Thursday, December 15, 2005

Can Olin's grading system be changed?

Was talking to Amanda the other day about grading at Olin, and she made a very good point.

There needs to be a way for external people to see us and understand who we are and what we've done. Heck, we need to understand who we are and what we've done. The thing is, the grades we give now - what do they mean? They're constrained to what the rest of the world thinks they mean: "A" means you did well, "B" is just barely passable, "C" means you must have slacked and been an idiot all semester. (I can assure you this is not universally the case. I know more from some of my 'C' classes than I do from my 'A' ones.) According to our official school papers, the grades I've just cited are all bumped up a whole letter. But since we've got to compensate for what external viewers will think when we speak this language of grades, we end up with this.

Instead of patiently trying to transcribe our A-B-C grading system into theirs, if we actually want to evaluate ourselves differently, we should just speak a different grading language entirely and give them the keys to translate it. One of the first things we learned in Human Factors was that "slightly off" things are deadly because people assume they're not off at all. If you're going to be different, be so ridiculously different that nobody could possibly mistake your foobar from the classic ol' foobar. Make them examine it and assign it their own meaning, not the "automatic" meaning they assume when they see a normal ol' foobar.

Humans are curious, Amanda argued. And they'd be willing to give us a chance. We're no longer crazy nobodies from a nowhere school; people know us, they've heard of us, they've heard of the people we work with, and they'll actually take a second look at us It's the difference between "Eh, 2.5 - I know what that means; toss it" and "An E in teamwork? What does this mean?" and a closer look at your application.

Becoming the same as the rest of the world is no way to change the world.


Luis Diego Cabezas said...

So the thing is, Olin wasn't supposed to have an A,B,C,D grading system, nor a GPA system. From the beginning through Dec 2002 (the first semester of the full class of 2006), there was lots of discussion about what grading scheme we should have, since most people (students faculty AND staff) agreed that the standard systems are insufficient at reflecting the true potential and achievements of a student. I believe there was even a committee in charge of this specific issue and I remember taking surveys and having large talks about it. However, no one could fully agree and all committees were swamped with lots of other important things (remember, only 75 students and a handful of profs then), and suddenly the P/NR semester was over and we needed SOME system. So the standard letter system was adopted "temporarily". It was supposed to be replaced by something new and unique in Fall '03, but the committee in charge had not yet made a decision (it wasn't their sole responsibility), so the "temporary" system was left in place. By Spring '04 (your first semester with grades), few people were talking about grading (sick and tired of the discussion, perhaps, and a bit disillusioned) and it got put on the backburner. Right now, with accreditation coming up, it is unlikely that we can change it anytime soon, as we wouldn't have enough time (data) to prove its reliability to the ABET accreditation group.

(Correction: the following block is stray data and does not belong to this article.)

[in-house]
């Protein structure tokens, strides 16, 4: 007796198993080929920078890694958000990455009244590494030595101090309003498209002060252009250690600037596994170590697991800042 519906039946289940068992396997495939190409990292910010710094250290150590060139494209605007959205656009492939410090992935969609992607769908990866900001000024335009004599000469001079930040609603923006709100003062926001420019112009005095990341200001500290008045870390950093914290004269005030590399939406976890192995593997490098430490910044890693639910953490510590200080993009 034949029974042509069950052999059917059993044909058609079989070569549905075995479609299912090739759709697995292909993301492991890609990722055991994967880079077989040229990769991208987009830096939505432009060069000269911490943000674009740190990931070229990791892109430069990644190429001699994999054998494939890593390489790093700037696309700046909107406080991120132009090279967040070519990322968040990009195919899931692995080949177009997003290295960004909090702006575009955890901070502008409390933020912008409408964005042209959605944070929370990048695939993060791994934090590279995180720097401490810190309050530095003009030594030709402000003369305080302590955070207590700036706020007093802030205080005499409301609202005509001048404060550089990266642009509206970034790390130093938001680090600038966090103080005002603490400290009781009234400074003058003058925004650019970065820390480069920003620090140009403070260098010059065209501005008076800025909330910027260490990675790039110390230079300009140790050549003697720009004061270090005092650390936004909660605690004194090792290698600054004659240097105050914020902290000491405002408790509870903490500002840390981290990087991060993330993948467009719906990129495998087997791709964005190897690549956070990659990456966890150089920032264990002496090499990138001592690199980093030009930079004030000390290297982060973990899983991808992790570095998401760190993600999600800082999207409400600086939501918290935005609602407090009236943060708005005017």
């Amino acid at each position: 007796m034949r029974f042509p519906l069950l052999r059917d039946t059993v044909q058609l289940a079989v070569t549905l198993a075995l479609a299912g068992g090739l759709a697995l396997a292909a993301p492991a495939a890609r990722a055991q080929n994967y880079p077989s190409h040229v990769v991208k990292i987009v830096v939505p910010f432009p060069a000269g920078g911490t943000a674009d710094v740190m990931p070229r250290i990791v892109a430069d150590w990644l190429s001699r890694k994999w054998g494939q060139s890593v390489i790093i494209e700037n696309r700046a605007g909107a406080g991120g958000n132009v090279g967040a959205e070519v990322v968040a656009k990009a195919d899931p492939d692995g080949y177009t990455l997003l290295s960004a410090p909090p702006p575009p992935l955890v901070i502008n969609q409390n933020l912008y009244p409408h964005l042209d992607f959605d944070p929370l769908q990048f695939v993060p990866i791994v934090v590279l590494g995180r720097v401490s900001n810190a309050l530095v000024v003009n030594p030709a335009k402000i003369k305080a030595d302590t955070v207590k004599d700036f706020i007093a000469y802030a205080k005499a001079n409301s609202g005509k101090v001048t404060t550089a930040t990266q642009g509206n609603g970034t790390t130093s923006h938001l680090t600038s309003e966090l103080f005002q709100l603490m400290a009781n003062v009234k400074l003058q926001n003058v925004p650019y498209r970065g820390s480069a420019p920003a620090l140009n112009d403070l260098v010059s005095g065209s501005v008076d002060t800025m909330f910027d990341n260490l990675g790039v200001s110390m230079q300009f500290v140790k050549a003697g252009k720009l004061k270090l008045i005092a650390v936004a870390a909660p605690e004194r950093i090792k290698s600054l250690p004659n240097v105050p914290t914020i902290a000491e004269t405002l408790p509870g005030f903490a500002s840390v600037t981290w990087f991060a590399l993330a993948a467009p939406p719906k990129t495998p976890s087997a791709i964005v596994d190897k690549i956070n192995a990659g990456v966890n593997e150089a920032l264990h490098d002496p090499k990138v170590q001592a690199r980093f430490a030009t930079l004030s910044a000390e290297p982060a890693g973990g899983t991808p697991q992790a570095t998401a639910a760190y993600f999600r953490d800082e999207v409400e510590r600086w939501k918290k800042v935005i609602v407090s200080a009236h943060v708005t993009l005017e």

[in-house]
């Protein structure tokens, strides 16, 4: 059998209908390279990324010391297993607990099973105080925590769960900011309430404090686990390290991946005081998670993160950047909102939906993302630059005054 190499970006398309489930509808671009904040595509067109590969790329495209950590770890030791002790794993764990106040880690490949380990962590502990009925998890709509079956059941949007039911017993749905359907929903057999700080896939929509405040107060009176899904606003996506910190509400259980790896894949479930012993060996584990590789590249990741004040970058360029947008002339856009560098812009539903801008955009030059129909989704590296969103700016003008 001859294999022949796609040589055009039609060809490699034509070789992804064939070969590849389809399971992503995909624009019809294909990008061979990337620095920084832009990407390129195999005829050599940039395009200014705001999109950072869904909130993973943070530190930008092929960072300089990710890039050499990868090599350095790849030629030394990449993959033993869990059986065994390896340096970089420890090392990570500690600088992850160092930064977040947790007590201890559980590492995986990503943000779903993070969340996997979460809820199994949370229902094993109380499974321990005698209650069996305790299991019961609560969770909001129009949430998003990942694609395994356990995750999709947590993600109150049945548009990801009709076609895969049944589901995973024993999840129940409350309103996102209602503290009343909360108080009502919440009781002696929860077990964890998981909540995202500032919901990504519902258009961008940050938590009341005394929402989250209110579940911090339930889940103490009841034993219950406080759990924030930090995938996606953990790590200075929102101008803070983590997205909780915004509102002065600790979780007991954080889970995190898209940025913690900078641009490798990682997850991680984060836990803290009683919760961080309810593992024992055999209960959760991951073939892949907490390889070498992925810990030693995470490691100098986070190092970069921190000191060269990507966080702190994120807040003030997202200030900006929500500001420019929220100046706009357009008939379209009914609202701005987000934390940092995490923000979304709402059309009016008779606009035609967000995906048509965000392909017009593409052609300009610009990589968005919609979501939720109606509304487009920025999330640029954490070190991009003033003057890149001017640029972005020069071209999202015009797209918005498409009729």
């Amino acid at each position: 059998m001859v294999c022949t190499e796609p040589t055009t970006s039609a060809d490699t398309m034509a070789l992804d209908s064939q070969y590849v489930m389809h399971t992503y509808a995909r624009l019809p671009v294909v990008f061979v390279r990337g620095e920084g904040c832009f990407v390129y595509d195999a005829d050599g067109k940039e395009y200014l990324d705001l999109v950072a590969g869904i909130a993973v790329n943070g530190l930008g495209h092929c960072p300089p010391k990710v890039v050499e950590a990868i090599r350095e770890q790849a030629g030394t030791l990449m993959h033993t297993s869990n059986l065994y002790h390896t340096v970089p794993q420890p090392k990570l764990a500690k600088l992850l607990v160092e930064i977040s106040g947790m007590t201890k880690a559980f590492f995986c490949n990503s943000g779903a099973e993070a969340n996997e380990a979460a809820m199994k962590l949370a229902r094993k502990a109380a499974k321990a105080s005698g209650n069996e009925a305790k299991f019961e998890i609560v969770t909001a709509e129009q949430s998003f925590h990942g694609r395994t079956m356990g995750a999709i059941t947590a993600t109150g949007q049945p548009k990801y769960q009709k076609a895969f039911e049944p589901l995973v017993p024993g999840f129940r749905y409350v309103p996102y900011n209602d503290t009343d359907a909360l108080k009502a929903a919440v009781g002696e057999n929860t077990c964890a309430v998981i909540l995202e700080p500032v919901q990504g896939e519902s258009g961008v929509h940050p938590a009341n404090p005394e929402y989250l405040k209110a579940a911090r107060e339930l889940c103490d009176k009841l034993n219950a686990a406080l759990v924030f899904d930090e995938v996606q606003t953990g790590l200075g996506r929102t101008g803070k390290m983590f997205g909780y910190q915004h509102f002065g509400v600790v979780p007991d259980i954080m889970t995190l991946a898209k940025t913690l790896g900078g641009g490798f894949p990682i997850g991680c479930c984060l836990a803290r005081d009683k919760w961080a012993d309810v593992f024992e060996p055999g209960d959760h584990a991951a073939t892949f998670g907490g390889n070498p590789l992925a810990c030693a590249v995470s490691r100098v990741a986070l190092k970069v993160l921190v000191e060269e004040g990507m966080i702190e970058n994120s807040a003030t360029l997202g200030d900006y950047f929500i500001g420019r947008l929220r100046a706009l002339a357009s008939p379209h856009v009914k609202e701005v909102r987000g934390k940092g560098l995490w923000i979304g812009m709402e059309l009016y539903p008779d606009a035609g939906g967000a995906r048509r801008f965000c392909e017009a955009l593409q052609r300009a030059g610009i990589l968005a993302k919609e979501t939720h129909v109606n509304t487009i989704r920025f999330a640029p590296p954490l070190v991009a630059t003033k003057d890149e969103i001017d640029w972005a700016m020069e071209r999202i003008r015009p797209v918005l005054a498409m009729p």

After that... your guess is as good as mine. The classes that were strongly opposed to a standard system will be long gone, and each new class brings a higher proportion of students who are more interested in a top notch education than in changing its paradigm (even if it would make things better). This means the burden falls on the professors and administration to get the grading discussion rolling again, a tough task given all the other initiatives and programs they're working on now that the school is in full force.

So in short, it won't change unless the students clamor for it, and I don't really see that in the newer classes. If you ask around enough however, you may find others willing to champion the idea with you. And if you ask the right people, you might just find a whole TON of documents and proposals that discuss alternate grading schemes in QUITE some depth...

As for me... down with letter grades! It seems like I'm going to fail my favorite class this semester and get an A in the one I did not really care much for, even though I learned much much more in the first of the two. It's a messed-up, outdated system that does not tell employers nor graduate schools what they really need to know, and it does not reflect your ability to contribute to the outside world (which is what one would really like to know, right?) It's only in place b/c no one with clout has dared challenge it, and it's frustating that while Olin is gaining more and more respect every day, it's not using it to challenge some of the most important weaknesses of traditional engineering eductation. IMO.

Keep on questioning everything! ;)

Simone said...